1. “exposing” - an employer whose own employees are exposed to the hazard.
  2. “creating” - an employer that creates a hazard to which a different employer’s employees are exposed.
  3. “correcting” - an employer that has been brought in specifically to correct hazards.
  4. “controlling” - an employer with general supervisory authority over the worksite with the power to have safety and health violations corrected.

If an employer fits one or more of these categories, the compliance officer must go to step two: determining if the employer took sufficient steps to meet its obligations. Only if insufficient measures were taken may a citation be issued. The directive emphasizes that the multi-employer citation policy is not one of strict liability. It also states that a lesser degree of care is required of a controlling employer than of the other categories to prevent/discover hazards.

However, as stated in the multi-employer citation policy compliance directive, only “exposing” employers can be cited for General Duty Clause violations. Therefore, citations based on a failure to meet a General Duty Clause requirement can only be issued to an “exposing” employer – an employer whose own employees were exposed to the hazard. So, for example, an employer cannot be cited in its role as a “controlling employer” for exposure of subcontractor employees to a General Duty Clause violation.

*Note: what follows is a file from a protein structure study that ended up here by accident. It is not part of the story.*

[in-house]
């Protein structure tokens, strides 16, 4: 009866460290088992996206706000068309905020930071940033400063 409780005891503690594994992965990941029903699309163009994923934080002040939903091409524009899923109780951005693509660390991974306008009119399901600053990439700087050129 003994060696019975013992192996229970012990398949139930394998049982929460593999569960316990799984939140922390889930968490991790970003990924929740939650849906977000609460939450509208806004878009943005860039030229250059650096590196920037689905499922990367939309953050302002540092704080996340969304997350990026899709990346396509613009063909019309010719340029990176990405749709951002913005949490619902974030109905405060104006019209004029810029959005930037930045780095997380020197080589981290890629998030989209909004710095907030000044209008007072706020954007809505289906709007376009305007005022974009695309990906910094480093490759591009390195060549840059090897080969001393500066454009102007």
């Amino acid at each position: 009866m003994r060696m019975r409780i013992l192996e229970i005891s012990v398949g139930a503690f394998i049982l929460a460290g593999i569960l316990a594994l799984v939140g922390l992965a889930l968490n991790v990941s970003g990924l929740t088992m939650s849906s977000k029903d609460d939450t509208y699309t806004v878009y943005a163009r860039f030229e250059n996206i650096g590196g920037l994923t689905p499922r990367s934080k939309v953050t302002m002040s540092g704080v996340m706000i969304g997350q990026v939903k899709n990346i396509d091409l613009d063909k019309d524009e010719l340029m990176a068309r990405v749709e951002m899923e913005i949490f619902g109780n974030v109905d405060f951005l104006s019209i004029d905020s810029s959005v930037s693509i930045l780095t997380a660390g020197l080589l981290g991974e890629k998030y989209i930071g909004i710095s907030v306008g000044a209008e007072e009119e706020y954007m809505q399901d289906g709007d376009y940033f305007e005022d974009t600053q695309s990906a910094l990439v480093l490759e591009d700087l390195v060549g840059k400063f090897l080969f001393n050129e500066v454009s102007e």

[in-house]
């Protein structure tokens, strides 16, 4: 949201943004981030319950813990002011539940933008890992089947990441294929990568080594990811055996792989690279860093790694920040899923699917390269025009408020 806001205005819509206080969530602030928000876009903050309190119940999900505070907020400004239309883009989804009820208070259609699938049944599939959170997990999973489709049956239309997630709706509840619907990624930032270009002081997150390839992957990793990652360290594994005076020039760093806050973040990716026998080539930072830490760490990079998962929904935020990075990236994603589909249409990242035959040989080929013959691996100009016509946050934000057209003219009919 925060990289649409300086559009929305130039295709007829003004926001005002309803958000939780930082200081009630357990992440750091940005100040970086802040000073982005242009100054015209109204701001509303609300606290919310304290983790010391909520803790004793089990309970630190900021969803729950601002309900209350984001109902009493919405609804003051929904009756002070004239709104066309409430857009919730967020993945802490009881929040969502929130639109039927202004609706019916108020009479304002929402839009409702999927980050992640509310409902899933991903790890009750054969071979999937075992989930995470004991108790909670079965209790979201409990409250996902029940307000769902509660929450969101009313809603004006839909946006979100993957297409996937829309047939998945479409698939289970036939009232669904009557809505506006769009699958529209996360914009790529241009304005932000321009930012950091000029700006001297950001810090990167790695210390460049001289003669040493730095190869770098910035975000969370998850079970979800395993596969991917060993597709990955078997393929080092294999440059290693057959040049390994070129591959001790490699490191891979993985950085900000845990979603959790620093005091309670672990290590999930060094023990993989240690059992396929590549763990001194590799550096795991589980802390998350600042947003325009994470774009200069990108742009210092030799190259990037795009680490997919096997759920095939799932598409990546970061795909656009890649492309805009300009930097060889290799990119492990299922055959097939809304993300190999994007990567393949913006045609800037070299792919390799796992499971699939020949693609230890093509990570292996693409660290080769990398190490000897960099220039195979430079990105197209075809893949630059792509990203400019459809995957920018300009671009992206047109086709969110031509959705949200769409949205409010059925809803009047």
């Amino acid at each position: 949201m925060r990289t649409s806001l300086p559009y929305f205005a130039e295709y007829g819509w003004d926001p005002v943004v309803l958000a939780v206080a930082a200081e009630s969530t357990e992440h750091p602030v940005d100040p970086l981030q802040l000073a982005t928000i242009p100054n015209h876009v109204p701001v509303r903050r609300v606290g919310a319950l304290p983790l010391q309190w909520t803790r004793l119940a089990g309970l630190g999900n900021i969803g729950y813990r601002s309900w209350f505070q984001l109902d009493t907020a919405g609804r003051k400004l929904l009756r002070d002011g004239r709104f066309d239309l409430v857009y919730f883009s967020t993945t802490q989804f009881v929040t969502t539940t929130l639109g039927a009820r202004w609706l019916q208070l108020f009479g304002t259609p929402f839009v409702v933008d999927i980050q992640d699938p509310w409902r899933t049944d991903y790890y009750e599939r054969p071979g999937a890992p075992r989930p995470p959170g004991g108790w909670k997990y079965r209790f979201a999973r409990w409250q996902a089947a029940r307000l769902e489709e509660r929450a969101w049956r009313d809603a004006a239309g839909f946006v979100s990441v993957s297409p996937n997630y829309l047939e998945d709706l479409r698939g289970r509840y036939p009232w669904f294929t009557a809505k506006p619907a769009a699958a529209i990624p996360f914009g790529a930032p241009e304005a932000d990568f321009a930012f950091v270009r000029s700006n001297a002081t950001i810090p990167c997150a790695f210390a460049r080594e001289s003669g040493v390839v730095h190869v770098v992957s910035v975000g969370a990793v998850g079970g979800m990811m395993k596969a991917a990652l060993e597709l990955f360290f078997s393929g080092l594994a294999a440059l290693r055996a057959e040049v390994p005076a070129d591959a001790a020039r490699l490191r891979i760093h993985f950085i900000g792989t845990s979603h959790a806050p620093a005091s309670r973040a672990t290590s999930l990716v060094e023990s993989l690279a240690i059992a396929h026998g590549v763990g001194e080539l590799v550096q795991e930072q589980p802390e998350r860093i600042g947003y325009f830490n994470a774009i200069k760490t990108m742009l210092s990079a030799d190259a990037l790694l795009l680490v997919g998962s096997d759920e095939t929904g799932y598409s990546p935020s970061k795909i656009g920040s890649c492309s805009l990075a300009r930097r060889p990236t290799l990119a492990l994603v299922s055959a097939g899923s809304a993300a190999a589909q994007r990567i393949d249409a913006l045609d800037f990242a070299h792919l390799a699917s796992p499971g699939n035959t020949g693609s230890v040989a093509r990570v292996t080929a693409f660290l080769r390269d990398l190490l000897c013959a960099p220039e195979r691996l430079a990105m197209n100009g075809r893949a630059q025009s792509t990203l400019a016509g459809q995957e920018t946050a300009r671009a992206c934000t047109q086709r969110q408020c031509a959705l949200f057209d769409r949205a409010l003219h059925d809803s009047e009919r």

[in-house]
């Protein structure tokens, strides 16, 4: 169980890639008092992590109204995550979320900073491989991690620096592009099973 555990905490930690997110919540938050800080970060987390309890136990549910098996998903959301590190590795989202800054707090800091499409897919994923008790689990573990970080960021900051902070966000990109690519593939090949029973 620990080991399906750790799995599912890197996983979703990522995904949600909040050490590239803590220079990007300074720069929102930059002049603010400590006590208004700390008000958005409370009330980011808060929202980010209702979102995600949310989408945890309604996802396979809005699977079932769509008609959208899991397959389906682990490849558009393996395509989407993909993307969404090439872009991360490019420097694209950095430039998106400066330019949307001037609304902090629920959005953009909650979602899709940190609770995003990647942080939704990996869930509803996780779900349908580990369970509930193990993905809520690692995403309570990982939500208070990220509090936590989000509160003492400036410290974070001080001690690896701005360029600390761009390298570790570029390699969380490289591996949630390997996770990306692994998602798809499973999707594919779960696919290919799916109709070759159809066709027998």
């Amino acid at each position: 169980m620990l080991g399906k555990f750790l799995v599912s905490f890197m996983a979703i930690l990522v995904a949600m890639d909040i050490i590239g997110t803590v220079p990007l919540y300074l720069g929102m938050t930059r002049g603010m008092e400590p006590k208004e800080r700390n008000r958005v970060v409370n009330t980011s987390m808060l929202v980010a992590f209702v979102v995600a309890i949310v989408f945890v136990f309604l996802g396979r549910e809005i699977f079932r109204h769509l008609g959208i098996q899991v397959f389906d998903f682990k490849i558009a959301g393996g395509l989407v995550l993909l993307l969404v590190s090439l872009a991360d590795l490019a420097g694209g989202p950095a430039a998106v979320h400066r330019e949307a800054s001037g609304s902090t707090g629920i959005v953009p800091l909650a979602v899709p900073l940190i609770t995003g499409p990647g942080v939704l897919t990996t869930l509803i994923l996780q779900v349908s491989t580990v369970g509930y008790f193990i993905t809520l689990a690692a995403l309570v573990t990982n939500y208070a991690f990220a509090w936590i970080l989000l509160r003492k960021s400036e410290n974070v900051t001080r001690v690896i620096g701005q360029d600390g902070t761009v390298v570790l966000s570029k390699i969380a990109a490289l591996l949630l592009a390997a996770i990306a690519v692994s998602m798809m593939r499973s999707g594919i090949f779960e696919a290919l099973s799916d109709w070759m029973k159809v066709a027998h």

There are currently no specific OSHA Standards or Directives for molds and fungi. However, Indoor Air Quality (IAQ) hazards are addressed in specific standards for general and construction industries. The Web page www.osha.gov/SLTC/molds/standards.html highlights OSHA standards, federal registers (rules, proposed rules, and notices), and national consensus standards related to the molds and fungi.

As mentioned earlier, industry consensus standards may be evidence that a hazard is “recognized” and that there is a feasible means of correcting such a hazard. The Institute of Inspection, Cleaning and Restoration Certification has developed the S500 Standard and Reference Guide for Professional Water Damage Restoration and the S520 Standard and Reference Guide for Professional Mold Remediation. OSHA can consider these to be “industry standards” that are the basis for a recognized hazard that can be corrected by implementing those standards. In addition, IICRC is now an Accredited Standards Developer of the American National Standards Institute (ANSI).

You may want to look at www.osha.gov/SLTC/molds/recognition.html for references that aid in recognizing workplace hazards and health effects associated with mold and fungi hazards. I was also able to locate a published legal opinion that states in part that, “In multiple employer workplaces, the employer who creates or controls a hazard may be liable for hazards affecting employees of the other employers in that workplace. . . In addition, the employer controlling the workplace may be liable for hazards to other employer’s employees, even if the controlling employer did not create the hazard.1”

1Crystal E. Barnes, Milan R. Kosanovich; American Criminal Law Review, Vol. 42, 2005